Maybe you want to do the above type of work experience but cannot travel to the locations you need to. This is where funding may be an option.
Talk to your school about needing some financial help to complete work experience and explain to them why the experience will be so valuable to you. You may also be able to get money back for your travel and lunch from the company you would be doing work experience with – this is something to ask them before accepting any work experience.
Remote work experience
If traditional work experience is not possible, remote work experience can bring a lot of benefits. It may not be as commonplace but it’s really worth writing to anywhere you’re interested in, explaining to them that it’s not possible for you to travel in but that doing work experience is really important to you.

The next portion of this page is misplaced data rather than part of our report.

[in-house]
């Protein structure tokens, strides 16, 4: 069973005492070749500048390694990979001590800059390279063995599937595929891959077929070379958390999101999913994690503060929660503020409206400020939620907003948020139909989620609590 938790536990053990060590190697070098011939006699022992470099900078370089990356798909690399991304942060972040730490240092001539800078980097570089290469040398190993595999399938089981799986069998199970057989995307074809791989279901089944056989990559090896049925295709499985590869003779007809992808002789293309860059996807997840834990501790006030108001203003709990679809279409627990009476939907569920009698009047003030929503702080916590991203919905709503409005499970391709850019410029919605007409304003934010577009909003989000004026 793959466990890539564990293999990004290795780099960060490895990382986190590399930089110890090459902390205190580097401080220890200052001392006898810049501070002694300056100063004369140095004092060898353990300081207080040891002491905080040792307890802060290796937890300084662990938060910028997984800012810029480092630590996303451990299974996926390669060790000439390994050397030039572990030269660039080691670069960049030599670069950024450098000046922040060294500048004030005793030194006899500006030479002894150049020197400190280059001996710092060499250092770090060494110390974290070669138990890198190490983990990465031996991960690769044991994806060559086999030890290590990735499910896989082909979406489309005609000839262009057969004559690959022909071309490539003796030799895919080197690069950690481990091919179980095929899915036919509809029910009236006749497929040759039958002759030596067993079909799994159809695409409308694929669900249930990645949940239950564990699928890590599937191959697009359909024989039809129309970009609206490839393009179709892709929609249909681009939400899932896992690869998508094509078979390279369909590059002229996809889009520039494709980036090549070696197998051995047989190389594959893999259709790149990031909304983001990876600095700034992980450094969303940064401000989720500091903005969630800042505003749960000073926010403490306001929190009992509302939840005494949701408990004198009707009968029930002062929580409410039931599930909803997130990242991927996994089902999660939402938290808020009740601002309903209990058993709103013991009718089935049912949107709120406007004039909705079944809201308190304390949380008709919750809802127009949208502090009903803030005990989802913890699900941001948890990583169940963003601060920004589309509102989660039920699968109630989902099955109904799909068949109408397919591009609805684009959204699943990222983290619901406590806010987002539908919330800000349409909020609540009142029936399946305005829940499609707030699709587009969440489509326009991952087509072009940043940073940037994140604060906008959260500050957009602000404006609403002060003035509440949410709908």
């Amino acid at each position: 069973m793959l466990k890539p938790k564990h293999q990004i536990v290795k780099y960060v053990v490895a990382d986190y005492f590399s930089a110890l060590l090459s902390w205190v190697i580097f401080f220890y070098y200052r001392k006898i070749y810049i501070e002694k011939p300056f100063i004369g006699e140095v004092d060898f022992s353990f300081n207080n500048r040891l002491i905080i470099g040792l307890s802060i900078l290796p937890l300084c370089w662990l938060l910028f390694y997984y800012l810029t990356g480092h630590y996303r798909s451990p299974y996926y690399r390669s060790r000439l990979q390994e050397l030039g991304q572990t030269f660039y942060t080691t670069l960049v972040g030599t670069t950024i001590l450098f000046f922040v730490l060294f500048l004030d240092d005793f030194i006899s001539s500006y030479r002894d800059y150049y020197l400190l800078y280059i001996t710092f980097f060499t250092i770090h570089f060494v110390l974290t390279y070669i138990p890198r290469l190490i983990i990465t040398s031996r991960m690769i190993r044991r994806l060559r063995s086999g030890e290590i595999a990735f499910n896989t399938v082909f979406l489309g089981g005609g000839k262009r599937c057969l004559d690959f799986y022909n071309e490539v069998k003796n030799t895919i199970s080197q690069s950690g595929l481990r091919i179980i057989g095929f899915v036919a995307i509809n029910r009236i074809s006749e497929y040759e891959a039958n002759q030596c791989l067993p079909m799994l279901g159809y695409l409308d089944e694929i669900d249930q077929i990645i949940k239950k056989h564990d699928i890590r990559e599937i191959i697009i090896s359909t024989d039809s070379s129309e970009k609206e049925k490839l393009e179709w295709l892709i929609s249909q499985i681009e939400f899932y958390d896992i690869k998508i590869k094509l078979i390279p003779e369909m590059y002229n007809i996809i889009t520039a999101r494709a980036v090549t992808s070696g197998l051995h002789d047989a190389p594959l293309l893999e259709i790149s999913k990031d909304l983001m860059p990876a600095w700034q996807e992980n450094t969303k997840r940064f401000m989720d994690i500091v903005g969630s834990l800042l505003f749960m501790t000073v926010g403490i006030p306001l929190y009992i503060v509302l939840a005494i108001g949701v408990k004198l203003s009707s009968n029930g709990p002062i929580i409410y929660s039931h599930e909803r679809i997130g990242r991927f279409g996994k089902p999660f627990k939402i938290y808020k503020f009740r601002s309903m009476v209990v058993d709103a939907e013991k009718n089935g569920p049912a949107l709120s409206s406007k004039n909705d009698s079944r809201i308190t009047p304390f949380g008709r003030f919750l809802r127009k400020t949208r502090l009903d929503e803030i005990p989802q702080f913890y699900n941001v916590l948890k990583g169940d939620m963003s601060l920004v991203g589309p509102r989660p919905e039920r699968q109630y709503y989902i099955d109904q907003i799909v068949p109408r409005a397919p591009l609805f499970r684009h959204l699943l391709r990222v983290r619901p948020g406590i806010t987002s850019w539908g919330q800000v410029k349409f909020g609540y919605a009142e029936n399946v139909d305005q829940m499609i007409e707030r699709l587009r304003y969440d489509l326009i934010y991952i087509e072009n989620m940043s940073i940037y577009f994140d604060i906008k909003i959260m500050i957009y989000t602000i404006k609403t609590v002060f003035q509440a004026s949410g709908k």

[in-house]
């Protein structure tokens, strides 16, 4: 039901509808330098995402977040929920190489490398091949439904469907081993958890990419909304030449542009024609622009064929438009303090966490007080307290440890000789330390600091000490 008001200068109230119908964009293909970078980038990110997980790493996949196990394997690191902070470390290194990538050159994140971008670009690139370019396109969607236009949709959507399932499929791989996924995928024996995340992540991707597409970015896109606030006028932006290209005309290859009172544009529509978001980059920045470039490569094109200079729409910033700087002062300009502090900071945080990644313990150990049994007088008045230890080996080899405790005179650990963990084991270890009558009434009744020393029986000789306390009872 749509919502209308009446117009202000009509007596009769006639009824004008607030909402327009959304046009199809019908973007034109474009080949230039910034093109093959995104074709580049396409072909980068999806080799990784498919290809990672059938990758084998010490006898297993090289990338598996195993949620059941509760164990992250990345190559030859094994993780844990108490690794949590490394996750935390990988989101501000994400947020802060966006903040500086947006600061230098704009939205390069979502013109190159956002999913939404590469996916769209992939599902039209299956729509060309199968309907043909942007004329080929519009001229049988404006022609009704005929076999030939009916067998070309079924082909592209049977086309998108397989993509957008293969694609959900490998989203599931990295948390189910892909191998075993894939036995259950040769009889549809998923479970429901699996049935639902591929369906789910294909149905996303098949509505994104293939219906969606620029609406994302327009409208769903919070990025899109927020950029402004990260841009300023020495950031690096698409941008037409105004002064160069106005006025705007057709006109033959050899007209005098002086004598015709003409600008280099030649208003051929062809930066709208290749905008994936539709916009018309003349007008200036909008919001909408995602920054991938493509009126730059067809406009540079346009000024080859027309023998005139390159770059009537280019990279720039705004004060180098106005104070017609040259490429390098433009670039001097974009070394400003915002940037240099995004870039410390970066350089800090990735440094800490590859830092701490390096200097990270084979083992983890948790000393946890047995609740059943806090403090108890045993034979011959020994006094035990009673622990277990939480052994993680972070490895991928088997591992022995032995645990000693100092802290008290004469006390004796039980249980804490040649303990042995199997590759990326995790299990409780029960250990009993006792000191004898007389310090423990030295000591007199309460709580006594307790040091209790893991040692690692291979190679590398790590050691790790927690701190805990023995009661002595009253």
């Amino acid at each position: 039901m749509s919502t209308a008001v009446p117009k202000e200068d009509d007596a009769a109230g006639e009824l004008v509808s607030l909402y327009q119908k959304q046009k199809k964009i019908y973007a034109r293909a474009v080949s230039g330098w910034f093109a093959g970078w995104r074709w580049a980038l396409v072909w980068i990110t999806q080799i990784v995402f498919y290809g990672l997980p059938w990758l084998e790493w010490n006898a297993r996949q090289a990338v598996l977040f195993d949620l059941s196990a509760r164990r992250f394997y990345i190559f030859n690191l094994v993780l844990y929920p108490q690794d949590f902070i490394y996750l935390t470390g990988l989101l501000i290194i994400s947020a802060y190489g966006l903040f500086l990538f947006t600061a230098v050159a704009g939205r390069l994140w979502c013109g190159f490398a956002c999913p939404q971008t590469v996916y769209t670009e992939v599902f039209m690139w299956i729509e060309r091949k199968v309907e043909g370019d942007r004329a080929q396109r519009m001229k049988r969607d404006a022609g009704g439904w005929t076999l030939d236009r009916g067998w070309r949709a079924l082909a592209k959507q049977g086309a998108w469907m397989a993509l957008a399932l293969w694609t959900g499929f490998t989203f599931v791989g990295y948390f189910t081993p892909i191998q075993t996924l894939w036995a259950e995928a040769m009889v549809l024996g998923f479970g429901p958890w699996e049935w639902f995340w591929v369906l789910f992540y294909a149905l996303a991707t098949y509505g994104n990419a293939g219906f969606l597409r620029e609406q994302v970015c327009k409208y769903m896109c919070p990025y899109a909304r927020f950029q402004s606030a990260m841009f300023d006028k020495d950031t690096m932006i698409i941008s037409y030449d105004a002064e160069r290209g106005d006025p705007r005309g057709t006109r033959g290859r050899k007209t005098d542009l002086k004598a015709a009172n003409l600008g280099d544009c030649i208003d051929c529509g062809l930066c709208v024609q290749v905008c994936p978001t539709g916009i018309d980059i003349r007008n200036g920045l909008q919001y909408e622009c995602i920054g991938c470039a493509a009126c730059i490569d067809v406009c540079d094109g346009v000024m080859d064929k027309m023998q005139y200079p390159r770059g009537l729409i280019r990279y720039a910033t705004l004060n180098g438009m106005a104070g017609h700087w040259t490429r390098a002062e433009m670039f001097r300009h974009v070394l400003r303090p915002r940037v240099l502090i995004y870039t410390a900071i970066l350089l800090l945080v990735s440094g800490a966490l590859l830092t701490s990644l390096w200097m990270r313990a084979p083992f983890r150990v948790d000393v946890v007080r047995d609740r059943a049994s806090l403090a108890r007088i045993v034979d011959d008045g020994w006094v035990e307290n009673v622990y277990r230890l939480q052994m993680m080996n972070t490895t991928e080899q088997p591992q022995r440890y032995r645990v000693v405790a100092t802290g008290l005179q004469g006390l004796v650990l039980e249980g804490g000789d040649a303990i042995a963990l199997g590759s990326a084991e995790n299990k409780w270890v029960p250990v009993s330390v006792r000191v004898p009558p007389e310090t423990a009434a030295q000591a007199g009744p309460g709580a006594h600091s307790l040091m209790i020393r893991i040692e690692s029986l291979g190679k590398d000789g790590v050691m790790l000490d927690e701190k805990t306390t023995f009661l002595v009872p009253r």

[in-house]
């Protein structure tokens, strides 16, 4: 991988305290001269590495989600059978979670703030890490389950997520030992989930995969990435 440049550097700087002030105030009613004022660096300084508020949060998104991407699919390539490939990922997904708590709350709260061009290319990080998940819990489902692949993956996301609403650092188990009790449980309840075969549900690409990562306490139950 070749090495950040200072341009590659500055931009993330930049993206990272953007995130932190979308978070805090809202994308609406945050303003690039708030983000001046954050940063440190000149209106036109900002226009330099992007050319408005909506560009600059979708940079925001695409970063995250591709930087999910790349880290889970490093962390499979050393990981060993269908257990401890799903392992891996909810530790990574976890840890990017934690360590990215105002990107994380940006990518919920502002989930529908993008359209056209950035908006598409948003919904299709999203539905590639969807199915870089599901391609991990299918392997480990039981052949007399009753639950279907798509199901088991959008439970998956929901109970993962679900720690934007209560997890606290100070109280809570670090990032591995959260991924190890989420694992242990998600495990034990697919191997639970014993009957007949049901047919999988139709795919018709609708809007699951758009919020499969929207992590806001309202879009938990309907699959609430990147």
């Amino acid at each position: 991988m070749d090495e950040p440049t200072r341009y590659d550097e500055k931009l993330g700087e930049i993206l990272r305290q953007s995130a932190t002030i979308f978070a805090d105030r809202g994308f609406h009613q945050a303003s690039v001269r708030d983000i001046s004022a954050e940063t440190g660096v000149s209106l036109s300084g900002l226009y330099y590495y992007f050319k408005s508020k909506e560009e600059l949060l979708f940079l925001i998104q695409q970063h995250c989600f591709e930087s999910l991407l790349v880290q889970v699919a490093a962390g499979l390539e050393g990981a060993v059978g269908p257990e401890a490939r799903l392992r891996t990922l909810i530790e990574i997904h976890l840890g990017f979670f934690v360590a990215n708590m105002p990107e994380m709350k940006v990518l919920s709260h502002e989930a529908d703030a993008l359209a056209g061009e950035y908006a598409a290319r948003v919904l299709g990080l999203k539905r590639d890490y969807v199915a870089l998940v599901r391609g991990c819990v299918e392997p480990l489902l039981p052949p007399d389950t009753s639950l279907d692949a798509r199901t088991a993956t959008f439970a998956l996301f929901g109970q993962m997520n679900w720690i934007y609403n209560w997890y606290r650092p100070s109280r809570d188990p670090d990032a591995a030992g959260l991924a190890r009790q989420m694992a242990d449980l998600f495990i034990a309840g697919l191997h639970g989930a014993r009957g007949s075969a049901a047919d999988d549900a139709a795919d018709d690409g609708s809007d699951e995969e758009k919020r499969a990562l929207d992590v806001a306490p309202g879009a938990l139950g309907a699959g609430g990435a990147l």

With the internet, phones and the blessed video call, it is possible to work when you’re not in the same location as others. And while you may not get the feel of a newsroom or recording studio, you will demonstrate skills you can’t get from traditional work experience – autonomy and independence.
Paid freelance work
Shock horror, there’s a chance you could even be paid to get some journalism experience.
If you’re in school and just starting out, you could do worse than start pitching article ideas to editors. If you’ve got an idea for an article that you think would work well in a specific newspaper, magazine or online publication, send the editor your idea. It’s important to think about whether your article would actually work in the publication – would you expect to read it there? If not, then you probably shouldn’t pitch it!
It’s important to realise that editors receive a lot of pitches every day from journalists of all experience levels. So whatever comes of this, it’s worth sticking it out. You never know what can happen once you start connecting with editors and getting your name out there.